“I’m happy enough”
I’m not sure whether my wanting to see Waitress was due to its off-kilter humor, shown via its trailer, or because of the horrible tragedy surrounding writer/director/supporting actress Adrienne Shelly. Her murder definitely overshadows the dreamlike comedy she has left behind as her final foray in Hollywood. This is a tale of a poor girl dragging through life, desperately looking for a way out. As far as style goes, I can only think of Edward Scissorhands as having the same hyper-real environment filled with quirky characters and fantastical sequences grounded in reality. There is a definite fairytale quality at work here and, if anything, that lightheartedness helps you enjoy what is on screen for what it is and not for being Shelly’s final time in theatres.
Keri Russell plays our lead role—a pie making genius whom is married to an emotionally abusive husband (if not physically) and spends time with her two older friends from the diner she is employed at. One fateful day brings her the news that she is pregnant, despite only making love to her husband once in the past six weeks. She despises the child for what it stands for—a broken marriage and a bond to keep her from running away for good. Needing to make sure the child is healthy, she goes to the doctor, only to find a new resident physician. What starts as awkward flirting soon escalates into an affair and Russell’s character finally sees some happiness at the end of her dark tunnel.
The story is ultimately a simple one, yet it is told intelligently and with many eccentricities to keep a viewer’s attention. Each change in emotion for Russell is soon followed by a comical interlude of a newly invented pie to help ease the tension. All the characters have a bit of country-bumpkin in them and their exchanges throughout are laced with a naïve seriousness to every single word uttered. Their inability to take what is said with a grain of salt just makes it funnier for the audience to laugh at the reactions to seemingly innocuous dialogue. Credit for this must go to Shelly for creating an environment on set for all the actors to feel comfortable enough to really believe in and encompass themselves with their roles.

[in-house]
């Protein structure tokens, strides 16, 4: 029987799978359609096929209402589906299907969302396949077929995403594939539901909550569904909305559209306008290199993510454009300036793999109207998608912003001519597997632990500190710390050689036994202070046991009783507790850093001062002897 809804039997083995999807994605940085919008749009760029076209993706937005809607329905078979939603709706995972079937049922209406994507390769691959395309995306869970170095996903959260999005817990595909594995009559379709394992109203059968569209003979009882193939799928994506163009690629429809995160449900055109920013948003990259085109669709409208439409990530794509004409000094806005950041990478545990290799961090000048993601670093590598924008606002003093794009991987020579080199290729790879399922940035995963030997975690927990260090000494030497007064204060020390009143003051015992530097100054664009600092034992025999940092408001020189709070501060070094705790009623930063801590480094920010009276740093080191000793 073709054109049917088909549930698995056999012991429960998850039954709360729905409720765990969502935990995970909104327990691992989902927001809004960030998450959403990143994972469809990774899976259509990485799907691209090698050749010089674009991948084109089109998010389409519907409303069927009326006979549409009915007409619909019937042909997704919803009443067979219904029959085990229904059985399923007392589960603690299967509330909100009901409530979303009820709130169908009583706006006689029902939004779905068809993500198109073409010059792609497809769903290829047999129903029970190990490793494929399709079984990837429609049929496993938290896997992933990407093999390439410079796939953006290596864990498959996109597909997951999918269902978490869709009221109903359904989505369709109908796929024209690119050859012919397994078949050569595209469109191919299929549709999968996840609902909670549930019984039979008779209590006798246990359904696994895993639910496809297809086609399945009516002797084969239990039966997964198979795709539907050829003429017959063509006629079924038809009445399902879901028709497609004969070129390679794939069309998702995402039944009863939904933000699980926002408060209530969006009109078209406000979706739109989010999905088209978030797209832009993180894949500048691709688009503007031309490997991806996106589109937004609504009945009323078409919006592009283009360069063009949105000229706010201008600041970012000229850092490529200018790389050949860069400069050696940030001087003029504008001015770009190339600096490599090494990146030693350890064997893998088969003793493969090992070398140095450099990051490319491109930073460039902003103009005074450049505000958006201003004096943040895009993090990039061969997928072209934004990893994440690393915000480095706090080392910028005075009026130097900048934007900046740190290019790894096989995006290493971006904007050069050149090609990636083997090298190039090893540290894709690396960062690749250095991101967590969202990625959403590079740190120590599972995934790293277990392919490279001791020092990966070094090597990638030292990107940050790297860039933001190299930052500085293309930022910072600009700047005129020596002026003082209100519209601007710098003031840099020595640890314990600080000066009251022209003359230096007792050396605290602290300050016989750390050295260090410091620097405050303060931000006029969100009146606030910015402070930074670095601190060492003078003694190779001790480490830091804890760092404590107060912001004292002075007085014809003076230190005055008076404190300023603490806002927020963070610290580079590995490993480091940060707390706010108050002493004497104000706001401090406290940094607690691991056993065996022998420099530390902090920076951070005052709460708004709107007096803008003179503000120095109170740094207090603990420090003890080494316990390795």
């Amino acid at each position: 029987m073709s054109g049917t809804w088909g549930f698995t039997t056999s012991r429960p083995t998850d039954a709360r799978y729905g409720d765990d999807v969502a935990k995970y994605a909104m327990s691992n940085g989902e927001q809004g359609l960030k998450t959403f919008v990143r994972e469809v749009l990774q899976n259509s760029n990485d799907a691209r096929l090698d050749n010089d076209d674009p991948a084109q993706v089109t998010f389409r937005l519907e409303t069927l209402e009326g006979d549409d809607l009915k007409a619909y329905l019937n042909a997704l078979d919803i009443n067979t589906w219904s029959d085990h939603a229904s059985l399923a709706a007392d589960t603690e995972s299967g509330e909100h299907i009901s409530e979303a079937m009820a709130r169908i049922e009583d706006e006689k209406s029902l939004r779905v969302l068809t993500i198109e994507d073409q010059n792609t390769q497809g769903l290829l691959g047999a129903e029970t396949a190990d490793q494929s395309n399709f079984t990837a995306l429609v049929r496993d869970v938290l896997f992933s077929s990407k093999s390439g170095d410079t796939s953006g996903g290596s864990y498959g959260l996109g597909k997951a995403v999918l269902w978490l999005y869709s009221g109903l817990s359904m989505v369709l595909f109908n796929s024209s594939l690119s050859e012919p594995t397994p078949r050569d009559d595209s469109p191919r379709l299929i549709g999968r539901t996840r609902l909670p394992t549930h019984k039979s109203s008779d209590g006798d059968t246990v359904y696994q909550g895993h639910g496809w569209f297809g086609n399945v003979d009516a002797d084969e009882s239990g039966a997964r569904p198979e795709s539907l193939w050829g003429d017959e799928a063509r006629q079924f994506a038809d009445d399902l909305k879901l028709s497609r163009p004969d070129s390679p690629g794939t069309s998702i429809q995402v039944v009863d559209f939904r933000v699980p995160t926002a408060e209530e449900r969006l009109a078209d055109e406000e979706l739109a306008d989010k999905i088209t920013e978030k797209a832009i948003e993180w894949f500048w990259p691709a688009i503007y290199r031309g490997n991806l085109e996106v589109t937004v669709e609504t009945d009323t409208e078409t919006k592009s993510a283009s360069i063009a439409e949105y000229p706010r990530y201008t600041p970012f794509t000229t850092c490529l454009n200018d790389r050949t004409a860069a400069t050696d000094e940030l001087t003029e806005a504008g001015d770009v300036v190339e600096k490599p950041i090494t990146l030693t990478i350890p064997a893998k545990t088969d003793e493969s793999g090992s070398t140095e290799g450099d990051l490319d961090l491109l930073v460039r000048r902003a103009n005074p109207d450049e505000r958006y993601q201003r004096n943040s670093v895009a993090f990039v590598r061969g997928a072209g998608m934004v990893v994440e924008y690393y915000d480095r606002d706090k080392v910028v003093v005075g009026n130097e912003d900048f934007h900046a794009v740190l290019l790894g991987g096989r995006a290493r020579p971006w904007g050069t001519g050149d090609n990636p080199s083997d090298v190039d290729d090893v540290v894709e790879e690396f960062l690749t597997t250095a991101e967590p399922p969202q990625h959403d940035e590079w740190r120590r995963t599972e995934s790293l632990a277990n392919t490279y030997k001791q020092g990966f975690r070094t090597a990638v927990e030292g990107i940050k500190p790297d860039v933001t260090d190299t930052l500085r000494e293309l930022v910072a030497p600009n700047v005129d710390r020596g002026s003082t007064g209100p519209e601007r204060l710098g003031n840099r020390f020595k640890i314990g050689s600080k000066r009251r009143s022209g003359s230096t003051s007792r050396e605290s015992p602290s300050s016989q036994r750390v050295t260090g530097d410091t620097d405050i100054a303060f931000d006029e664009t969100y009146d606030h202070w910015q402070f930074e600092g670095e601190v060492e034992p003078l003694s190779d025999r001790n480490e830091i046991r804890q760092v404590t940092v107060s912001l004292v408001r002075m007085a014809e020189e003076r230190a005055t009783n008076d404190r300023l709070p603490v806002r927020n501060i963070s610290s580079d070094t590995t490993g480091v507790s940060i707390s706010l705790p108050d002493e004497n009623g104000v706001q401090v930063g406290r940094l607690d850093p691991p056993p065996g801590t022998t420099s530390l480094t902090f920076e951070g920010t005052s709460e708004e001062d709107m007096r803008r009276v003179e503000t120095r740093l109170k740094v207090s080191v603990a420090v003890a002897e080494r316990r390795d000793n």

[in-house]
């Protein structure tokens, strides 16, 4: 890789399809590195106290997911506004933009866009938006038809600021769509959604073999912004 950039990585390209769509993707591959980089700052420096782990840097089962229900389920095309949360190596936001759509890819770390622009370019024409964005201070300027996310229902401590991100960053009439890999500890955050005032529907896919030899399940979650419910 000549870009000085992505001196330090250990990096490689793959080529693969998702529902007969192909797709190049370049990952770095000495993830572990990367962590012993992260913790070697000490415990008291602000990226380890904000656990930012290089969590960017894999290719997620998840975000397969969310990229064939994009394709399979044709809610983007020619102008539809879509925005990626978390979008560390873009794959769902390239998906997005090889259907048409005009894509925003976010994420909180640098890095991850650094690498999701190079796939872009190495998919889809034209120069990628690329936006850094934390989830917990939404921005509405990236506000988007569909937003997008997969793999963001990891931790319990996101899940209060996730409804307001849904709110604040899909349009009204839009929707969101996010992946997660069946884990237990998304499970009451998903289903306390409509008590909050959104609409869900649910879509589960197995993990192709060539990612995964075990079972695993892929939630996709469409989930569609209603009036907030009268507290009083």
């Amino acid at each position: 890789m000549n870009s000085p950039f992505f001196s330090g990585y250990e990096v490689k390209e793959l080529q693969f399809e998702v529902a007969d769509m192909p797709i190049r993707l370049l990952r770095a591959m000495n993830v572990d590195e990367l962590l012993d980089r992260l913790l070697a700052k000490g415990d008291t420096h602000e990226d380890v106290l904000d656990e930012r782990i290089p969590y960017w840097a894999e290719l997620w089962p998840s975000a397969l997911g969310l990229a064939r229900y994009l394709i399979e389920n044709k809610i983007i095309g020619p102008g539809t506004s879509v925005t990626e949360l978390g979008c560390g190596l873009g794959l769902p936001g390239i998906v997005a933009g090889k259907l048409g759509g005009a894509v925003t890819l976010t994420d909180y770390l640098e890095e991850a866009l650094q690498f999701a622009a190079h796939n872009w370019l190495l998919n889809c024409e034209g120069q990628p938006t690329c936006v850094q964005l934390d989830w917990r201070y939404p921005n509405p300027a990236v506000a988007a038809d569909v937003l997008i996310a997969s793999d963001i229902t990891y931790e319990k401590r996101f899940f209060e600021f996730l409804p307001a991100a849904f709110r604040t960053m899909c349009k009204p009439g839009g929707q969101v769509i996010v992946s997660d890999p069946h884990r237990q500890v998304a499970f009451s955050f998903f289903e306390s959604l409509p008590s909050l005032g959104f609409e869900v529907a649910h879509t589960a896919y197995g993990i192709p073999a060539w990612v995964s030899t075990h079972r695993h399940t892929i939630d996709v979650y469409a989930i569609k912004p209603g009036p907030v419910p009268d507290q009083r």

Russell is magnificent, and that says something because besides Mission: Impossible III, I can’t even think of something else I have seen her in. She allows for all emotions to come out and never goes too far into camp or over-the-top flamboyancy. Shelly herself is perfect as the friend with low self-esteem and not so quick intelligence. The mousy façade and little girl smile seemed misplaced at first, but as the film continues on it becomes exactly what her character is. Jeremy Sisto gives a nice turn as the bad boyfriend, conveying the misplaced aggression as well as the insecurity and longing for love that manifests it. On the other hand, Nathan Fillion truly shines as the knight in shining armor doctor. His nervousness and awkward mannerisms show his feelings towards our lead. Both his and her smiles are infectious when they are together; the chemistry is effective to portray the bond they create, as well as the mirrored relationship to Russell and Sisto. Last, but not least, is Andy Griffith bringing the heart and soul to the film. His crotchety old man, hiding his real feelings inside, helps lead our heroine onto a path of happiness without regret. Their moments together bring a smile to your face.
Although there was a lot to enjoy about the movie, the acting and humor especially, the film is not without many flaws. I am not quite sure on the timeline, but I wouldn’t be surprised if Shelly had been killed before the final cut was edited. There is some strange pacing at times, grinding the action to unnecessary halts before going forward again, as well as awkward cuts. Whether it be the out of place quick cut to Sisto at the beginning or the abrupt transition from one scene to that of a wedding towards the end, the film seems a tad hacked up at times. Its moments of creativity are also somewhat out of place, if only because there are so few of them. The circular panning around a romantic embrace is utilized twice and an interesting bit of blurring to accentuate Russell in an end scene once. While fascinating techniques, their innovativeness is almost too risqué for what we have been witnessing.
It is a shame that a review for Waitress must be weighed down with the tragedy surrounding it. There is a very good film hidden here, that may have shown through with a bit more editing and tightening. Had Shelly gone on, she might have rectified some problems after screenings and feedback. Instead we are given a very heartfelt story that shows how close to her it was. The film displays the promise of a filmmaker just hitting her prime; she could only have improved upon the talent she so obviously had. Just like the Tim Burton film I compared it to in tone at the start, this film ends bittersweetly yet realistically, (I applaud the fact that the fairytale happily-ever-after ending didn’t seep in completely), but after everything there is a sense of hope and happiness that was missing in our lead’s life at the start.
Waitress 6/10 | ★ ★ ½
 Keri Russell floats on cloud nine as Cheryl Hines and Lew Temple look on. Photo Credit: Alan Markfield
 Nathan Fillion tells Keri Russell of his fond memories. Photo Credit: Alan Markfield